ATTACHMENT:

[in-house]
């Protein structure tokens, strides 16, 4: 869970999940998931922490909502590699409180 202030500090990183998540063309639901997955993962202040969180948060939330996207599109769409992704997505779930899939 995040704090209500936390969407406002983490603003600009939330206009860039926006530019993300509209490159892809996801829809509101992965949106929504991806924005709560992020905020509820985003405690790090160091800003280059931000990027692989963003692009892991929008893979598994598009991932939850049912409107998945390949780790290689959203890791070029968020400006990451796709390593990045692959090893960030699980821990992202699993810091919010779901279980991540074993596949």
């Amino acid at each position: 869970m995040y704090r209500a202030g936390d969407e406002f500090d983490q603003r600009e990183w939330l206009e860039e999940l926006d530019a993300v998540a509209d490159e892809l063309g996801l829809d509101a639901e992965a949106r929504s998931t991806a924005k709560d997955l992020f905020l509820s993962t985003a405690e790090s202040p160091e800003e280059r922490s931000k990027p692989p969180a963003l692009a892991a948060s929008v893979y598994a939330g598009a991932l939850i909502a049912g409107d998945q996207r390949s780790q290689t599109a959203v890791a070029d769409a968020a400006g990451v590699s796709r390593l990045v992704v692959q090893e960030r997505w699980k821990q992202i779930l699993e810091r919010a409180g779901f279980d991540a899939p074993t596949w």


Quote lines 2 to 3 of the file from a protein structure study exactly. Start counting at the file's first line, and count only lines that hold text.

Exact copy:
């Protein structure tokens, strides 16, 4: 869970999940998931922490909502590699409180 202030500090990183998540063309639901997955993962202040969180948060939330996207599109769409992704997505779930899939 995040704090209500936390969407406002983490603003600009939330206009860039926006530019993300509209490159892809996801829809509101992965949106929504991806924005709560992020905020509820985003405690790090160091800003280059931000990027692989963003692009892991929008893979598994598009991932939850049912409107998945390949780790290689959203890791070029968020400006990451796709390593990045692959090893960030699980821990992202699993810091919010779901279980991540074993596949």
């Amino acid at each position: 869970m995040y704090r209500a202030g936390d969407e406002f500090d983490q603003r600009e990183w939330l206009e860039e999940l926006d530019a993300v998540a509209d490159e892809l063309g996801l829809d509101a639901e992965a949106r929504s998931t991806a924005k709560d997955l992020f905020l509820s993962t985003a405690e790090s202040p160091e800003e280059r922490s931000k990027p692989p969180a963003l692009a892991a948060s929008v893979y598994a939330g598009a991932l939850i909502a049912g409107d998945q996207r390949s780790q290689t599109a959203v890791a070029d769409a968020a400006g990451v590699s796709r390593l990045v992704v692959q090893e960030r997505w699980k821990q992202i779930l699993e810091r919010a409180g779901f279980d991540a899939p074993t596949w």